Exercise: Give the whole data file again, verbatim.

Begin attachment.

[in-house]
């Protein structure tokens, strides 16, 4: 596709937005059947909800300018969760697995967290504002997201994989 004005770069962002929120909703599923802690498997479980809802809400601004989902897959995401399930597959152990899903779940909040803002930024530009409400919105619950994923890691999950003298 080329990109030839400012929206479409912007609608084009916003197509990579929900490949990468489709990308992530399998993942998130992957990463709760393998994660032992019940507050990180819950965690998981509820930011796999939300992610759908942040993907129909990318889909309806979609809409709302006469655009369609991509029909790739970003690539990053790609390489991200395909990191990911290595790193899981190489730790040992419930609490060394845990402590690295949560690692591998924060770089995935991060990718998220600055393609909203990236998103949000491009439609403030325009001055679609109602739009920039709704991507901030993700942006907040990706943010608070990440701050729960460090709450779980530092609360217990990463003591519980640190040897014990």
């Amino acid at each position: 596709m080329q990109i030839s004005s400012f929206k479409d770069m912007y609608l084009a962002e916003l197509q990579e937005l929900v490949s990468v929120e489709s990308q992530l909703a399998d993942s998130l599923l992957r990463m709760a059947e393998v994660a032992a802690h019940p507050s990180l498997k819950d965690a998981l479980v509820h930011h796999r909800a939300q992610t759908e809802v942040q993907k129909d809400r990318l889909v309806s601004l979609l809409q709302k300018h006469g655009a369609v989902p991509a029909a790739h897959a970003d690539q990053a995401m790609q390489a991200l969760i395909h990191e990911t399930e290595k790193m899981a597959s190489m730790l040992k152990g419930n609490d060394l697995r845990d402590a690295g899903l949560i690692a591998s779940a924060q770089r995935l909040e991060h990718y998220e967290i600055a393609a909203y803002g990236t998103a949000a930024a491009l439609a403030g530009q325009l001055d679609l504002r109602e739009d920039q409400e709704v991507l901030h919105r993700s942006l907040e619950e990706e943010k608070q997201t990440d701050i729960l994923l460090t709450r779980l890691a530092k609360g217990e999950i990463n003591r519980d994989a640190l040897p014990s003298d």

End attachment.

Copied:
[in-house]
């Protein structure tokens, strides 16, 4: 596709937005059947909800300018969760697995967290504002997201994989 004005770069962002929120909703599923802690498997479980809802809400601004989902897959995401399930597959152990899903779940909040803002930024530009409400919105619950994923890691999950003298 080329990109030839400012929206479409912007609608084009916003197509990579929900490949990468489709990308992530399998993942998130992957990463709760393998994660032992019940507050990180819950965690998981509820930011796999939300992610759908942040993907129909990318889909309806979609809409709302006469655009369609991509029909790739970003690539990053790609390489991200395909990191990911290595790193899981190489730790040992419930609490060394845990402590690295949560690692591998924060770089995935991060990718998220600055393609909203990236998103949000491009439609403030325009001055679609109602739009920039709704991507901030993700942006907040990706943010608070990440701050729960460090709450779980530092609360217990990463003591519980640190040897014990």
């Amino acid at each position: 596709m080329q990109i030839s004005s400012f929206k479409d770069m912007y609608l084009a962002e916003l197509q990579e937005l929900v490949s990468v929120e489709s990308q992530l909703a399998d993942s998130l599923l992957r990463m709760a059947e393998v994660a032992a802690h019940p507050s990180l498997k819950d965690a998981l479980v509820h930011h796999r909800a939300q992610t759908e809802v942040q993907k129909d809400r990318l889909v309806s601004l979609l809409q709302k300018h006469g655009a369609v989902p991509a029909a790739h897959a970003d690539q990053a995401m790609q390489a991200l969760i395909h990191e990911t399930e290595k790193m899981a597959s190489m730790l040992k152990g419930n609490d060394l697995r845990d402590a690295g899903l949560i690692a591998s779940a924060q770089r995935l909040e991060h990718y998220e967290i600055a393609a909203y803002g990236t998103a949000a930024a491009l439609a403030g530009q325009l001055d679609l504002r109602e739009d920039q409400e709704v991507l901030h919105r993700s942006l907040e619950e990706e943010k608070q997201t990440d701050i729960l994923l460090t709450r779980l890691a530092k609360g217990e999950i990463n003591r519980d994989a640190l040897p014990s003298d």